Filevault 2 Benchmarks
Security is almost always a tradeoff with convenience. Filevault 2 is a dramatic improvement in security over the original Filevault, but amazingly is more convenient.
I did some low-accuracy tests to see if there were major differences in speed between my old unencrypted drive and the fully encrypted Filevault 2 drive. (Caveats: I did this with a manual stopwatch, did not do repeated trials, and did not test it on identical hard disks: the encrypted drive is a 320GB Hitachi and the unencrypted drive is a 500GB Toshiba)
Short answer: in regular use, there are no noticeable differences in speed between a fully encrypted disk and an unencrypted disk.
All forms of whole disk encryption benefit from the current imbalance between CPU power and disk speed. In almost all circumstances, the CPU in your Mac spends most of its time twiddling its thumbs with nothing to do. This is especially true for operations that involve a lot of disk access.
Whole disk encryption takes advantage of this nearly omnipresent CPU cycle glut to sneak in the tiny chunks of work it requires to encrypt and decrypt data from the disk. Apple also leverages the special-purpose AES instructions and hardware on Intel’s newest CPUs, further reducing the CPU overhead. The end result is that regular users will be hard-pressed to notice any reduction in performance with encryption enabled.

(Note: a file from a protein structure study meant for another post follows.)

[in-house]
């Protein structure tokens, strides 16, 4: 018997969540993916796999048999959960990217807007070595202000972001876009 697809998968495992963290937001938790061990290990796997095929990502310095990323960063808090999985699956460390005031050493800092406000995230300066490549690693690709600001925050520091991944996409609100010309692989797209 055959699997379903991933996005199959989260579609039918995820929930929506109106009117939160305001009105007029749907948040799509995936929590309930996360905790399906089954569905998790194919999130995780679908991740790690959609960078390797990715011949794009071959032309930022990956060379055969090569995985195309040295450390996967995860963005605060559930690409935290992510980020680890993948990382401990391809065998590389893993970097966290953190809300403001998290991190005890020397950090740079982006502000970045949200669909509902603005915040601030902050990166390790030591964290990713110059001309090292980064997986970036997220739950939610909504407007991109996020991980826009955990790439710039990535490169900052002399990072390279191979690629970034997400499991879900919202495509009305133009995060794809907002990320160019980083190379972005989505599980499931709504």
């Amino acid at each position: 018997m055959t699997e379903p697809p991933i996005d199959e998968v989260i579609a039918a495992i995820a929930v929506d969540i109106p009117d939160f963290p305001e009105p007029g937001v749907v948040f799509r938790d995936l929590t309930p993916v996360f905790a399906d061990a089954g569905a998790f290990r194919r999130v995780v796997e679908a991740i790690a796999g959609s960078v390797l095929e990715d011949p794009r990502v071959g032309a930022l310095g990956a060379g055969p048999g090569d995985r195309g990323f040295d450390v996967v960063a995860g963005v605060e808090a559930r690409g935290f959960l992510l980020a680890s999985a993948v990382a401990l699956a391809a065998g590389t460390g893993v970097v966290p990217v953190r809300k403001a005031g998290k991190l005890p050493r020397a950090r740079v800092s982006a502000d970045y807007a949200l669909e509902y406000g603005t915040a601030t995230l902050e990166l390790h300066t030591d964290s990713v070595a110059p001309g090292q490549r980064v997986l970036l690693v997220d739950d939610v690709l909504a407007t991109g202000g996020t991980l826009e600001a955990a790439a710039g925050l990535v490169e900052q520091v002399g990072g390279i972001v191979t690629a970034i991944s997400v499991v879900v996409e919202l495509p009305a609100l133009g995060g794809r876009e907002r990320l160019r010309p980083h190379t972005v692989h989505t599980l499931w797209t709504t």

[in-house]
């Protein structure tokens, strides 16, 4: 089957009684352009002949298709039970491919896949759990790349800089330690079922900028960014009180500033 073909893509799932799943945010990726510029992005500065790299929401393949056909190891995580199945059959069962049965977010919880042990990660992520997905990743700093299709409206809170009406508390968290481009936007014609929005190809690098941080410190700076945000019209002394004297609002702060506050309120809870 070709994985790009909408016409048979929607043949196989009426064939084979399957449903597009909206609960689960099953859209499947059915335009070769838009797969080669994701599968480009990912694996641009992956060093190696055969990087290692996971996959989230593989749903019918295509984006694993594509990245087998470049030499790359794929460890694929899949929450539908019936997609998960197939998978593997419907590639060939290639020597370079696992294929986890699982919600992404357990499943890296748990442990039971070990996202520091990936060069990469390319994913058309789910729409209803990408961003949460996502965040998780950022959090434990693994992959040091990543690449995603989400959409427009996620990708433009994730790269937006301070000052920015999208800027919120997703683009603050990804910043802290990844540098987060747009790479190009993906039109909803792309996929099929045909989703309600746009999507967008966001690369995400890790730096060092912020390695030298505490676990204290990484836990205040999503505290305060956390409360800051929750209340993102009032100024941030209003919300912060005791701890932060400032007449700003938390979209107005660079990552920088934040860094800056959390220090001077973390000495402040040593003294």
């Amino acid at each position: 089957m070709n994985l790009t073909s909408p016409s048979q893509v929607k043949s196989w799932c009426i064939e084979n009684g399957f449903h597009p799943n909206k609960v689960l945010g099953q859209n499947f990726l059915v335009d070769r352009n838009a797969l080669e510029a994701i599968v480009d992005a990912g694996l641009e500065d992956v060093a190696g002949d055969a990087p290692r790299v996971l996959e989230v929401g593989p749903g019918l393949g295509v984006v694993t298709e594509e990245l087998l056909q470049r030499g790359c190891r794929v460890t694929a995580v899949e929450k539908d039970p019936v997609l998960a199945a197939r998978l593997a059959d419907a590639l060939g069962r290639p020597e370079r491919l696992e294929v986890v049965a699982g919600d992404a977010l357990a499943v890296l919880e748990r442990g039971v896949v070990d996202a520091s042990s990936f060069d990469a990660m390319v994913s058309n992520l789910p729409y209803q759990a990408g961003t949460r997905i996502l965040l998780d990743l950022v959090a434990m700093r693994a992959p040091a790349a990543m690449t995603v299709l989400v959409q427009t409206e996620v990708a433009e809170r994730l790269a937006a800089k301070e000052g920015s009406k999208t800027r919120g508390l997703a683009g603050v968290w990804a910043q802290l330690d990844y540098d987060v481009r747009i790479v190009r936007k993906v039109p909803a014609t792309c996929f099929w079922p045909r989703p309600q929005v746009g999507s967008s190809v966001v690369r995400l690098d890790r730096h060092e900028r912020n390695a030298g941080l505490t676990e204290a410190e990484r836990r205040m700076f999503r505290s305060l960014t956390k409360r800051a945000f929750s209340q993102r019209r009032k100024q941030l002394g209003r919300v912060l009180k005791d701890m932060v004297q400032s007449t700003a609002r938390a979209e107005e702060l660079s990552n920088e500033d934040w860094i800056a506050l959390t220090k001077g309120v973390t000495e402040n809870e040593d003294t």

The one test in which the encrypted drive substantially underperformed was boot time including time to load all my login items. My login items are gfxCardStatus, Shovebox, USB Overdrive, Caffeine, RescueTime, Cloud, Clyppan, Alfred, FastScripts, BetterTouchTool, Speech Synthesis Server, TotalFinder, and Dropbox. I don’t know enough about Filevault to say why the encrypted drive took substantially longer to load all of those, but if you’re a heavy startup item user that reboots frequently, weigh the time savings against the security benefit.
If you are a SSD user, the loss in performance will probably be much more noticeable in day-to-day usage. This is because SSDs outperform spinning disks by tens of times in random read tasks, which in turn places a heavier burden on your CPU to decrypt greater rates of data.
Additionally, laptop users might see worse battery life on an encrypted disk, simply because the CPU does have to exert a little bit more energy to decrypt.
There are many other important changes to Filevault which Siracusa covers meticulously, and if you’re considering full disk encryption, I recommend giving it a read.
All tests performed on a 2011 15″ Macbook Pro 2 Ghz Quad Core i7